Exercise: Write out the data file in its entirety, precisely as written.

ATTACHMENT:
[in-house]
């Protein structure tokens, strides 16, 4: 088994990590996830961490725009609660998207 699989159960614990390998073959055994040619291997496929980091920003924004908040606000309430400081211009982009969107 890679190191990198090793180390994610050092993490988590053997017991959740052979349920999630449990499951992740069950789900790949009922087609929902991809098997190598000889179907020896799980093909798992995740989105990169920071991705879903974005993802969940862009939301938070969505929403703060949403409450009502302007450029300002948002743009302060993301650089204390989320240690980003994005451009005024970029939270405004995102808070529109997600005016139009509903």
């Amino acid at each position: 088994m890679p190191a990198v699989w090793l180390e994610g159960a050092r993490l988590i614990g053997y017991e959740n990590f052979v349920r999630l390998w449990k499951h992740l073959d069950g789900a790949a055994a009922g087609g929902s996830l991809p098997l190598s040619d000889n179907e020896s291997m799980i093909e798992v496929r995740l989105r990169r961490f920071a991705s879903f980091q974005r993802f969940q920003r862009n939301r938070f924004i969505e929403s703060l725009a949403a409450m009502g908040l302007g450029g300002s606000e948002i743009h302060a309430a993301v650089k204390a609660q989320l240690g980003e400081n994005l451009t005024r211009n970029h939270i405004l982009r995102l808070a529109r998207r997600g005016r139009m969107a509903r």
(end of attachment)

[in-house]
């Protein structure tokens, strides 16, 4: 088994990590996830961490725009609660998207 699989159960614990390998073959055994040619291997496929980091920003924004908040606000309430400081211009982009969107 890679190191990198090793180390994610050092993490988590053997017991959740052979349920999630449990499951992740069950789900790949009922087609929902991809098997190598000889179907020896799980093909798992995740989105990169920071991705879903974005993802969940862009939301938070969505929403703060949403409450009502302007450029300002948002743009302060993301650089204390989320240690980003994005451009005024970029939270405004995102808070529109997600005016139009509903």
């Amino acid at each position: 088994m890679p190191a990198v699989w090793l180390e994610g159960a050092r993490l988590i614990g053997y017991e959740n990590f052979v349920r999630l390998w449990k499951h992740l073959d069950g789900a790949a055994a009922g087609g929902s996830l991809p098997l190598s040619d000889n179907e020896s291997m799980i093909e798992v496929r995740l989105r990169r961490f920071a991705s879903f980091q974005r993802f969940q920003r862009n939301r938070f924004i969505e929403s703060l725009a949403a409450m009502g908040l302007g450029g300002s606000e948002i743009h302060a309430a993301v650089k204390a609660q989320l240690g980003e400081n994005l451009t005024r211009n970029h939270i405004l982009r995102l808070a529109r998207r997600g005016r139009m969107a509903r």